Mental focus or concentration…
is not just for zen masters and chess prodigies. All of us can concentrate extremely well on certain things. Usually, you don’t really notice when you’re completely focused on something. You only realize the degree of your concentration later when you are amazed to find that hours have passed.
For some, those hours slip silently away while they play Halo or while watching Mega-Monster-Movie Marathons. Some may get lost in a good book or chatting online or shopping or playing basketball. Psychologists, led by a man with the tongue-busting name of Mihalyi Csikszentmihalyi, have called this state “flow,” and have lost hundreds of hours of their own trying to figure out what makes it happen and how they can replicate it.
Csikszentmihalyi, in a Wired Magazine interview, describes this flow state as, “being completely involved in an activity for its own sake. The ego falls away. Time flies. Every action, movement, and thought follows inevitably from the previous one, like playing jazz. Your whole being is involved, and you’re using your skills to the utmost.”
Wow! What if we could get in that state while studying? If you could get sucked in to your physics text book or into your anatomy notes like that …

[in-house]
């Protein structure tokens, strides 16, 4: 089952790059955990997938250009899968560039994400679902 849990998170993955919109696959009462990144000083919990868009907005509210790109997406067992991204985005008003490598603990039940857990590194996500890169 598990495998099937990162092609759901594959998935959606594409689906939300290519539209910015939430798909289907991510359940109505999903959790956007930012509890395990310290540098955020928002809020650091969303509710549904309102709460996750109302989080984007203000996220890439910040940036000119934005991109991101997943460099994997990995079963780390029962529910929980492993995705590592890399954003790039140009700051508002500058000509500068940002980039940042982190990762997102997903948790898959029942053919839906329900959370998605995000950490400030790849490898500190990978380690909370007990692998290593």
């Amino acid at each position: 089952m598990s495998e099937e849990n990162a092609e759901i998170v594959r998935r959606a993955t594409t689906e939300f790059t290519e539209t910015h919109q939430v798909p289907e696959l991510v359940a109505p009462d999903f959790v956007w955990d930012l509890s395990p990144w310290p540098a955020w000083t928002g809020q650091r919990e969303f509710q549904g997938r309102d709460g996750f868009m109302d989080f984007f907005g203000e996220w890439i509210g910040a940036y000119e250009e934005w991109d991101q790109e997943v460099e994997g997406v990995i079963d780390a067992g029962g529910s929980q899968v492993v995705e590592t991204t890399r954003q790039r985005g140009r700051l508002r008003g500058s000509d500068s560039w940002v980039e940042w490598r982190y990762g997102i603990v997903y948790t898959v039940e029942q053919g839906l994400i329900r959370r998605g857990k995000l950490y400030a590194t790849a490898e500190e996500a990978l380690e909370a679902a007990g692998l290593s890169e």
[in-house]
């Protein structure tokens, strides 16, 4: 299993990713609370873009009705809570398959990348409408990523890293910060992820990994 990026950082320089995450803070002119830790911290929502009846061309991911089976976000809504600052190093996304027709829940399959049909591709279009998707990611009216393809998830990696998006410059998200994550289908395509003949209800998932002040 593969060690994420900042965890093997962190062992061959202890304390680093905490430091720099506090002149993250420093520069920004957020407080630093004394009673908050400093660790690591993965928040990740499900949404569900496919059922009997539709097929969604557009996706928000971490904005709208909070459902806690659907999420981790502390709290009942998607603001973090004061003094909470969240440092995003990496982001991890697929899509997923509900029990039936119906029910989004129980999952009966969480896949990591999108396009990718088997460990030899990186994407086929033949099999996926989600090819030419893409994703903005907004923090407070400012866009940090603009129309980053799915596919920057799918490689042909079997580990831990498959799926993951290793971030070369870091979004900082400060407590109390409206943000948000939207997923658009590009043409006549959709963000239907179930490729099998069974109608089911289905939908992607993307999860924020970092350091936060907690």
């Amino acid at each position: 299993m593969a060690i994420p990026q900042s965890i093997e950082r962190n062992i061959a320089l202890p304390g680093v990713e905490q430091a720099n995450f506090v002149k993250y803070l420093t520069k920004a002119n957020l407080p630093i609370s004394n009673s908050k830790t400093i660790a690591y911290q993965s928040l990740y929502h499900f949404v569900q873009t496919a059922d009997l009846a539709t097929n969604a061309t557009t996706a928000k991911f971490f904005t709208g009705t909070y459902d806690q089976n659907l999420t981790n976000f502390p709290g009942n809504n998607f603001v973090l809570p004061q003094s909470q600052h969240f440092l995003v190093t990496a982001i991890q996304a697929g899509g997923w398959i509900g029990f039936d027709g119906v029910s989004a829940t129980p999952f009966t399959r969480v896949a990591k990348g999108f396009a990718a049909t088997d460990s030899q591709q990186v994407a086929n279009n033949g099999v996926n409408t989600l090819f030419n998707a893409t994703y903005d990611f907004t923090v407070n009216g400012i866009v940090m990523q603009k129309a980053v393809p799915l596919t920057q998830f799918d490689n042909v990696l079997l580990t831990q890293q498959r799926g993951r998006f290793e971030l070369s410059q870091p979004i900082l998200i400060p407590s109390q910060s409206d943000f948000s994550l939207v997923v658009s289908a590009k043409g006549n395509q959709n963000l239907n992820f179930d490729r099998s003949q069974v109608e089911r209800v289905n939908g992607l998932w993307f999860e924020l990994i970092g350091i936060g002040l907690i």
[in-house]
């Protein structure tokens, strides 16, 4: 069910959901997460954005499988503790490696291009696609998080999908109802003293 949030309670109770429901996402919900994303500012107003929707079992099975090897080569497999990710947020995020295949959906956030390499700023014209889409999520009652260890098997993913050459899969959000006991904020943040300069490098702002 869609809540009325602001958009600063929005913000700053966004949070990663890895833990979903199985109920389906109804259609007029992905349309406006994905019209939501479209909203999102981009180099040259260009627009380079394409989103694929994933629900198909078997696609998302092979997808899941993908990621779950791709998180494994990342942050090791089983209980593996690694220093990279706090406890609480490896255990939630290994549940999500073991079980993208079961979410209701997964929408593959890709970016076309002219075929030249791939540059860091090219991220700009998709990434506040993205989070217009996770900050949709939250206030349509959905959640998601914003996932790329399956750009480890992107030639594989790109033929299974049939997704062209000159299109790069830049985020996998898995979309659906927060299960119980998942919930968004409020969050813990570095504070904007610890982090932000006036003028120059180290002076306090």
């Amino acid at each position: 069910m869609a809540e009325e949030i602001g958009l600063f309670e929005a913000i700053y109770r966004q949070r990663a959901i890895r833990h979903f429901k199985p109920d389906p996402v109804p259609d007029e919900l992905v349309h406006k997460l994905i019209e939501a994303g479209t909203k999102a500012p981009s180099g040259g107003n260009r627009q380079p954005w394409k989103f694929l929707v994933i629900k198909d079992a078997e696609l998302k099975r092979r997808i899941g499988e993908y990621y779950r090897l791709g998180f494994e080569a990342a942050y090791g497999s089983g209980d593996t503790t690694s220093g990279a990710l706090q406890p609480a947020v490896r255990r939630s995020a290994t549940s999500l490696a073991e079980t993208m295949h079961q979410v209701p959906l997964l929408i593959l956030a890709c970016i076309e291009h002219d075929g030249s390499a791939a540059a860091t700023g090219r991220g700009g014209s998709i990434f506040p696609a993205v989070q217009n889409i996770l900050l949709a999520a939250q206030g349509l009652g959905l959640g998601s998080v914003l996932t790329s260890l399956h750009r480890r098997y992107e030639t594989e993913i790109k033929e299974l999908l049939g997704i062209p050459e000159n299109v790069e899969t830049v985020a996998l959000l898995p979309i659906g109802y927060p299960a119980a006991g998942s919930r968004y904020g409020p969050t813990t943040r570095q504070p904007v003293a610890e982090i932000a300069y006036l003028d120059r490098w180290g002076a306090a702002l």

Dr. Csiks … uh … Dr. C. lists nine different characteristics of flow. Let’s take a look at each of them and look at how we might apply that to our studies.
(1) Clear and attainable goals. We aren’t talking about long term goals here. This means goals you can hit (or miss) within minutes. In fact, it needs to be even odds–more or less–that you’ll even be able to achieve the goal. It needs to be a challenge, but a possible challenge.
For someone who’s into sewing, the goal might be, “make this seam perfectly even.” For a basketball junkie, the goal might be, “sink this jump shot.” For a student, the goal might be, “recall that chart perfectly,” or “complete the next problem correctly.”
Be aware of your goal. Challenge yourself, but don’t set the challenge out of reach. And concentrate on goals you can hit or miss in the next few minutes, not on a goal that is weeks (or even hours) away. By the way, I’m not saying long-term goals aren’t important. I’m saying super-short-term goals are very important too.
(2) Focusing or Concentration. In general, we tend to focus on the most interesting thing in our environment. I hate going to restaurants with TVs in them, because I’m constantly having to drag my attention away from the idiot box with the interesting noises and flashing lights. Even if my dinner companions are interesting, they aren’t constantly interesting, whereas television advertisers spend millions of dollars figuring out how to constantly suck us back in. Bottom line? Every time the conversation lags–perhaps because of a mouthful of hot wings–my attention shifts back to the boob toob on the the wall.
Lesson: Make sure whatever you are studying is the most interesting thing in the room. Obviously, if you’re doing that assigned reading on “Alternative Uses for Styrofoam,” that can be quite a challenge.
You can make it the most interesting thing in the room either by (1) eliminating anything else that might be more interesting–TV, music, your cell phone, very small rocks, stray bits of lint–or, (2) by making your study materials more interesting. Better: do both–get rid of all distractions and increase the baseline interest level of whatever you’re studying–more on that soon.